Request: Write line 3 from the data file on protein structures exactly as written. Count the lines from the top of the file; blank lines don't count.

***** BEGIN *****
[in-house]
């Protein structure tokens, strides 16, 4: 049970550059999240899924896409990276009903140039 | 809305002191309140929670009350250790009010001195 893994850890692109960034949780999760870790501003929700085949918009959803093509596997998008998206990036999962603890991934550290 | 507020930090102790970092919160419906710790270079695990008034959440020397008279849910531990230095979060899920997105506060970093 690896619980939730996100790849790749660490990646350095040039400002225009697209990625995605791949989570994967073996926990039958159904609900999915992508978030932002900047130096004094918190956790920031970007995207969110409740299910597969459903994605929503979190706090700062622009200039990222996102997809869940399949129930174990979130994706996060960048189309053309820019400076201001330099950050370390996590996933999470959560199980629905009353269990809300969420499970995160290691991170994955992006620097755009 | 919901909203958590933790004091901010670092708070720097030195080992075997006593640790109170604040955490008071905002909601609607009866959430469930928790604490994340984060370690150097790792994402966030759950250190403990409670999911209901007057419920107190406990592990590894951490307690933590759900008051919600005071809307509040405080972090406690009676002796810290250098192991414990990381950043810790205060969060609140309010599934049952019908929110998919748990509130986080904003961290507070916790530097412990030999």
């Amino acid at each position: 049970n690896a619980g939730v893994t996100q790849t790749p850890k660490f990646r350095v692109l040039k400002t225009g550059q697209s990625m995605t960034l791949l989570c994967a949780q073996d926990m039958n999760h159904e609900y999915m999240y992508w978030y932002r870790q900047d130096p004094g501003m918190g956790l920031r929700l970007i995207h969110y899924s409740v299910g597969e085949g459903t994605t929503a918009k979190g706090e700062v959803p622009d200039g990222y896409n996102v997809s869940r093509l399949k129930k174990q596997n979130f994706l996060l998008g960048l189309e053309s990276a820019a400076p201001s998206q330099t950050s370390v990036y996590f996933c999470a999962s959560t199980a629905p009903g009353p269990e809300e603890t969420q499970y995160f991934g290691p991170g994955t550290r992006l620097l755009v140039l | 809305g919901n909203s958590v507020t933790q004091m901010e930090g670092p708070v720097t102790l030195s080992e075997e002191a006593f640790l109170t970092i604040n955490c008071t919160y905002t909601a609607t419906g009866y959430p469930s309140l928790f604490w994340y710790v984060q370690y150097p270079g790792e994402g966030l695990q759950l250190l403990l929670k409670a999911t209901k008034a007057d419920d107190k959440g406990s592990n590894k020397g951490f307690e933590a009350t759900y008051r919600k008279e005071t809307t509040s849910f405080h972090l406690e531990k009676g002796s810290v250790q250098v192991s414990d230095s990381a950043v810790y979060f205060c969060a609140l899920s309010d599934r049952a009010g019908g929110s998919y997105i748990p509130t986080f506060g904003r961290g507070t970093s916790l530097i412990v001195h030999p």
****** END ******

């Amino acid at each position: 049970n690896a619980g939730v893994t996100q790849t790749p850890k660490f990646r350095v692109l040039k400002t225009g550059q697209s990625m995605t960034l791949l989570c994967a949780q073996d926990m039958n999760h159904e609900y999915m999240y992508w978030y932002r870790q900047d130096p004094g501003m918190g956790l920031r929700l970007i995207h969110y899924s409740v299910g597969e085949g459903t994605t929503a918009k979190g706090e700062v959803p622009d200039g990222y896409n996102v997809s869940r093509l399949k129930k174990q596997n979130f994706l996060l998008g960048l189309e053309s990276a820019a400076p201001s998206q330099t950050s370390v990036y996590f996933c999470a999962s959560t199980a629905p009903g009353p269990e809300e603890t969420q499970y995160f991934g290691p991170g994955t550290r992006l620097l755009v140039l | 809305g919901n909203s958590v507020t933790q004091m901010e930090g670092p708070v720097t102790l030195s080992e075997e002191a006593f640790l109170t970092i604040n955490c008071t919160y905002t909601a609607t419906g009866y959430p469930s309140l928790f604490w994340y710790v984060q370690y150097p270079g790792e994402g966030l695990q759950l250190l403990l929670k409670a999911t209901k008034a007057d419920d107190k959440g406990s592990n590894k020397g951490f307690e933590a009350t759900y008051r919600k008279e005071t809307t509040s849910f405080h972090l406690e531990k009676g002796s810290v250790q250098v192991s414990d230095s990381a950043v810790y979060f205060c969060a609140l899920s309010d599934r049952a009010g019908g929110s998919y997105i748990p509130t986080f506060g904003r961290g507070t970093s916790l530097i412990v001195h030999p």